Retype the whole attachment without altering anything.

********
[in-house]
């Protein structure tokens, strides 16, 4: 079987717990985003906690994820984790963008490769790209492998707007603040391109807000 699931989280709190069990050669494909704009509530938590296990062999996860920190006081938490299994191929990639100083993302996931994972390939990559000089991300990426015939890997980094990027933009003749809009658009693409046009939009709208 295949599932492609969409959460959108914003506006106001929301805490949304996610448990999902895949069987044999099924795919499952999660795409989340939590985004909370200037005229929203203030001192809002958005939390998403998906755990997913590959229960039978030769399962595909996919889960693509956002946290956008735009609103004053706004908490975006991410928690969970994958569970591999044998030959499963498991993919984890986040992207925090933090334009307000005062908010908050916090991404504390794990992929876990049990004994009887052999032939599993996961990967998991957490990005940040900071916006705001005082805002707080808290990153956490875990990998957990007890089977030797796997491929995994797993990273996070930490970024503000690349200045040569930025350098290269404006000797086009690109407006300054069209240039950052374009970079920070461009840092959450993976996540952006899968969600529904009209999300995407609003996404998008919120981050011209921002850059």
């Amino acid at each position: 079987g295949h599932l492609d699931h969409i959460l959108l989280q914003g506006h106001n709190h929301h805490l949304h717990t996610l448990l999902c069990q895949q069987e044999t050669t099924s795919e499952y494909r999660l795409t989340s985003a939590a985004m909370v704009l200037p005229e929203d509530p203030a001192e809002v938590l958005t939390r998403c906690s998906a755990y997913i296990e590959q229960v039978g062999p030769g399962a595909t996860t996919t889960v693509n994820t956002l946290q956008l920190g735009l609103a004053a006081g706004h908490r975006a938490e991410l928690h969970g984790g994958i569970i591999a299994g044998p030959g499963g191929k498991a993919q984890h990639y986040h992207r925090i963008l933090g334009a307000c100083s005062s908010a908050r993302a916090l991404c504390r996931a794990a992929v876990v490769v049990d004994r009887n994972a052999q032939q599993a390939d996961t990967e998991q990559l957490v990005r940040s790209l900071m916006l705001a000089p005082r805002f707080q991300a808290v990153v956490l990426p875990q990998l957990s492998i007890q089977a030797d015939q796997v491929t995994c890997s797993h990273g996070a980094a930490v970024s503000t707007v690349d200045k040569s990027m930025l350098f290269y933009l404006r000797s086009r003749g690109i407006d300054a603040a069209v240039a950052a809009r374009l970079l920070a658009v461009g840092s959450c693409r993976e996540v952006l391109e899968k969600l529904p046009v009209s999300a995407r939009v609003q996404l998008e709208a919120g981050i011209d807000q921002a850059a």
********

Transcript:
[in-house]
């Protein structure tokens, strides 16, 4: 079987717990985003906690994820984790963008490769790209492998707007603040391109807000 699931989280709190069990050669494909704009509530938590296990062999996860920190006081938490299994191929990639100083993302996931994972390939990559000089991300990426015939890997980094990027933009003749809009658009693409046009939009709208 295949599932492609969409959460959108914003506006106001929301805490949304996610448990999902895949069987044999099924795919499952999660795409989340939590985004909370200037005229929203203030001192809002958005939390998403998906755990997913590959229960039978030769399962595909996919889960693509956002946290956008735009609103004053706004908490975006991410928690969970994958569970591999044998030959499963498991993919984890986040992207925090933090334009307000005062908010908050916090991404504390794990992929876990049990004994009887052999032939599993996961990967998991957490990005940040900071916006705001005082805002707080808290990153956490875990990998957990007890089977030797796997491929995994797993990273996070930490970024503000690349200045040569930025350098290269404006000797086009690109407006300054069209240039950052374009970079920070461009840092959450993976996540952006899968969600529904009209999300995407609003996404998008919120981050011209921002850059």
């Amino acid at each position: 079987g295949h599932l492609d699931h969409i959460l959108l989280q914003g506006h106001n709190h929301h805490l949304h717990t996610l448990l999902c069990q895949q069987e044999t050669t099924s795919e499952y494909r999660l795409t989340s985003a939590a985004m909370v704009l200037p005229e929203d509530p203030a001192e809002v938590l958005t939390r998403c906690s998906a755990y997913i296990e590959q229960v039978g062999p030769g399962a595909t996860t996919t889960v693509n994820t956002l946290q956008l920190g735009l609103a004053a006081g706004h908490r975006a938490e991410l928690h969970g984790g994958i569970i591999a299994g044998p030959g499963g191929k498991a993919q984890h990639y986040h992207r925090i963008l933090g334009a307000c100083s005062s908010a908050r993302a916090l991404c504390r996931a794990a992929v876990v490769v049990d004994r009887n994972a052999q032939q599993a390939d996961t990967e998991q990559l957490v990005r940040s790209l900071m916006l705001a000089p005082r805002f707080q991300a808290v990153v956490l990426p875990q990998l957990s492998i007890q089977a030797d015939q796997v491929t995994c890997s797993h990273g996070a980094a930490v970024s503000t707007v690349d200045k040569s990027m930025l350098f290269y933009l404006r000797s086009r003749g690109i407006d300054a603040a069209v240039a950052a809009r374009l970079l920070a658009v461009g840092s959450c693409r993976e996540v952006l391109e899968k969600l529904p046009v009209s999300a995407r939009v609003q996404l998008e709208a919120g981050i011209d807000q921002a850059a």